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The Avett Brothers - Craftsmen at work
on 13 September 2012
The days of the Avett Brothers coming across as some sort of newgrass country punk band are long behind them. Their last album "I and love and you" was a huge hit in the States and was produced by Rick Rubin whose impeccable track record with artists like Johnny Cash, Tom Petty, Neil Diamond and a host of other bands sees him as one of the most recognisable big beards in American music. The Avett's new album essentially picks up where the brothers from Concord, North Carolina left off in 2010. This is great news for those who love the reflective heart wrenching alt country songwriting side of the band, perhaps less good news for those who hark back to the raucousness of early albums like "Mignonette". Progression however is the name of the game and once again "Carpenter" is an album that screams out for a larger UK audience for a band that can literally blow away all comers with their explosive live act.
Standout tracks here include the opening track "The once and future carpenter" which is a gorgeous travelling road ballad full of lifting melodies, soaring vocals from the brothers and building crescendos which make for a sterling start to a very fine set of songs. The plaintive lament "Winter in my heart" does suffer slightly on the lyric front but its good song that builds to a fine climax. Much better however is another in the series of "Pretty Girl" songs which started back in 2002 with "Pretty Girl From Matthews". Here it is "Pretty girl from Michigan" and clearly whoever said female was, she struck an inspirational chord with the brothers who have produced one of their best ever old style rock 'n' roll ballads in this great tune. Another Avett's mainstay is a passing nod to the early Beatles and it comes in the form of "I never knew" with superb harmonies providing the underpinning driving force. Best of all is "February Seven" and effortless country heartbreak love song which speaks of "A wound across my memory/That no amount of stitches would repair". It will no doubt generate huge accompanying audience participation when played live. Irritatingly the penultimate song "Paul Newman versus the demons" seems like the albums token rocker and largely serves to disrupt the end of the album. It may improve on repeated listens but for now it jars rather than flows. Far more preferable is "Down with the shine" with a nicely picked banjo in the background and the final song "Life" a big reflective ballad to round off proceedings with a considerable emotional punch.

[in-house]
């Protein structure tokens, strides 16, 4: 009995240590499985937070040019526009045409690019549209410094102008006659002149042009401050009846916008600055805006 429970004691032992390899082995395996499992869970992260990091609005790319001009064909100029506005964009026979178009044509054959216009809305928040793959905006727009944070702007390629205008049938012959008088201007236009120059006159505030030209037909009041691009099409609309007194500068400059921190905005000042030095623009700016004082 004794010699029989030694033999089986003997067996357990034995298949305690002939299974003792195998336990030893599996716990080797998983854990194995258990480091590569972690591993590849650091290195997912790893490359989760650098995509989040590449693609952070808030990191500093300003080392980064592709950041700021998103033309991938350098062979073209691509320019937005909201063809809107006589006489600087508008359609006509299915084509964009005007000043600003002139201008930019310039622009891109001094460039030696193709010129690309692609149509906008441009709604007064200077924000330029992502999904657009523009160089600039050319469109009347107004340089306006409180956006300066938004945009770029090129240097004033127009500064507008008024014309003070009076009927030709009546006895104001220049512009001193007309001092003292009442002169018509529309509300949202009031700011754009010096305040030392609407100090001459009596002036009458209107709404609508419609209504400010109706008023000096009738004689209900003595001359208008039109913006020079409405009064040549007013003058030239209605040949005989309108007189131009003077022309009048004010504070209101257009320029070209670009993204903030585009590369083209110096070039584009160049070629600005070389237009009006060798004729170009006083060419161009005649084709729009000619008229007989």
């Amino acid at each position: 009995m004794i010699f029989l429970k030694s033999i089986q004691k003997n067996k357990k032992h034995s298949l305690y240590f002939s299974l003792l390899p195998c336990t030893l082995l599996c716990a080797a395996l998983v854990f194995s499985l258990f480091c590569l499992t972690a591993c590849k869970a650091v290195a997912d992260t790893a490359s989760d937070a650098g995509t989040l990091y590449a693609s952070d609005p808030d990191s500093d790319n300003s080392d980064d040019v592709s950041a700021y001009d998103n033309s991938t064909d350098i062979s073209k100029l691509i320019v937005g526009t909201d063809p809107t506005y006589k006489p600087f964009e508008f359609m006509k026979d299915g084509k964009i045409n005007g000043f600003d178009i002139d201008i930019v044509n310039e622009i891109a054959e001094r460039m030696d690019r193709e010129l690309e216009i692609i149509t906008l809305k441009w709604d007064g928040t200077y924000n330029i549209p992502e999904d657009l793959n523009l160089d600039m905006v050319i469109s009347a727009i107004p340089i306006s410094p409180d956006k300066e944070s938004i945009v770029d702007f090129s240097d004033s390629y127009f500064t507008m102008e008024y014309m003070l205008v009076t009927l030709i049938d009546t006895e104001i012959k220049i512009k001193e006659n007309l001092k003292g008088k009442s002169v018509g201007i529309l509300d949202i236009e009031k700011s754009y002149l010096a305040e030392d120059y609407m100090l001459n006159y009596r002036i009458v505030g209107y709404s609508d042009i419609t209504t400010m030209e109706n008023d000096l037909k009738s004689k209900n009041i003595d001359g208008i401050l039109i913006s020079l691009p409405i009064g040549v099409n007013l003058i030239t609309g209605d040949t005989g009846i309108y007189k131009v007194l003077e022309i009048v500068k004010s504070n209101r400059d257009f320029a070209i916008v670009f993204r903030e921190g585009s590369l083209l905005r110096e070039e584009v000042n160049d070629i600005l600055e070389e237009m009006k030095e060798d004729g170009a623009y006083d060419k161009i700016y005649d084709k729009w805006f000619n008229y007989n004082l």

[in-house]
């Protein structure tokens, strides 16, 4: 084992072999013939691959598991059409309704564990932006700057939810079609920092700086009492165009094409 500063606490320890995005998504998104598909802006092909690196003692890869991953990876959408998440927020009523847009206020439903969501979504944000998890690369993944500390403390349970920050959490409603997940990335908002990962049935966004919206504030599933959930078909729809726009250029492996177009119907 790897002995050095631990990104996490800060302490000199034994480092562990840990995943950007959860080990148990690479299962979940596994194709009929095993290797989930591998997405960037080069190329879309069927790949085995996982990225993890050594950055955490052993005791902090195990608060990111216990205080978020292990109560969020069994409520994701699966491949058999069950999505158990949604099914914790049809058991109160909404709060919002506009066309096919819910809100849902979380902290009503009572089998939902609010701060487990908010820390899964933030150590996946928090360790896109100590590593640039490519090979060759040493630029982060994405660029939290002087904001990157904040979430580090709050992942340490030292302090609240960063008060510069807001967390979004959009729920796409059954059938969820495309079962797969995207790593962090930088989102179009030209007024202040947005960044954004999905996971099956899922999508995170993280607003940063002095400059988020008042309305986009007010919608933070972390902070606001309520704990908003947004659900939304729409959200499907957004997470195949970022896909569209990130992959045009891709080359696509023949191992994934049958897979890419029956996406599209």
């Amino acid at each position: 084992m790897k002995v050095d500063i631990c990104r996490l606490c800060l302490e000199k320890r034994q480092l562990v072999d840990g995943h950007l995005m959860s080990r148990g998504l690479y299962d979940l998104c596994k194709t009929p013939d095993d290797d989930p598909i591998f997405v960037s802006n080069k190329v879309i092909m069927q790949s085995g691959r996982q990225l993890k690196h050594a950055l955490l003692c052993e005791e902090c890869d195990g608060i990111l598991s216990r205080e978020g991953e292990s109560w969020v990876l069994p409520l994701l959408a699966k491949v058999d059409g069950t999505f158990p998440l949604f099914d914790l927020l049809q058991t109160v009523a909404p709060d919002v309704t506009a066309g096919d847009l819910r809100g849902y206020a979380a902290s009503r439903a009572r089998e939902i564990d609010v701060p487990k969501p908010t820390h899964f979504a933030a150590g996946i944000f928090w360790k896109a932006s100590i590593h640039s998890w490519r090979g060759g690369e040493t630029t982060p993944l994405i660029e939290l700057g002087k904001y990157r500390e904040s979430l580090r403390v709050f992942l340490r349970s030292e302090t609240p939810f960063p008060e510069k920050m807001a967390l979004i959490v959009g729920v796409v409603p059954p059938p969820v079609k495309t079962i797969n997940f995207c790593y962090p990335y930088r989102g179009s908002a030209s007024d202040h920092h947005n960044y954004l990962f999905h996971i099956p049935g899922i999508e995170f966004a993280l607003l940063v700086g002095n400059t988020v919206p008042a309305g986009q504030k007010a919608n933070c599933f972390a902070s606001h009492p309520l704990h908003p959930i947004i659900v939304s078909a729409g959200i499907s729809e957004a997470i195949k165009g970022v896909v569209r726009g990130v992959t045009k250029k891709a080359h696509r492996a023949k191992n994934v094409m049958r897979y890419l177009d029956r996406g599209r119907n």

Check some of the reviews on the American Amazon site and some of the bands supporters are berating the fact that Rubin has again shaved off some of the rough edges of the Avett's and underplayed their former banjo fuelled high energy. There is is something in this but clearly the brothers have been keen to emphasise their songwriting credentials in recent albums and it would be a pretty poor show if they constantly rehashed "Country Was" over and over again. That said they do need to think about what next after "Rubin" who has certainly brought a more cohesive and polished sound to the band. For now "Carpenter" is an album made for the fall, brimming full of introspective meditative ballads that seem to grow in character and stature on every listen. This reviewer will resist the urge to utilise some form of carpentry metaphor to finish suffice it to say that the Avetts new album is a solid construction fashioned from ancient materials and shows real craftsmen at work. Sorry couldn't resist.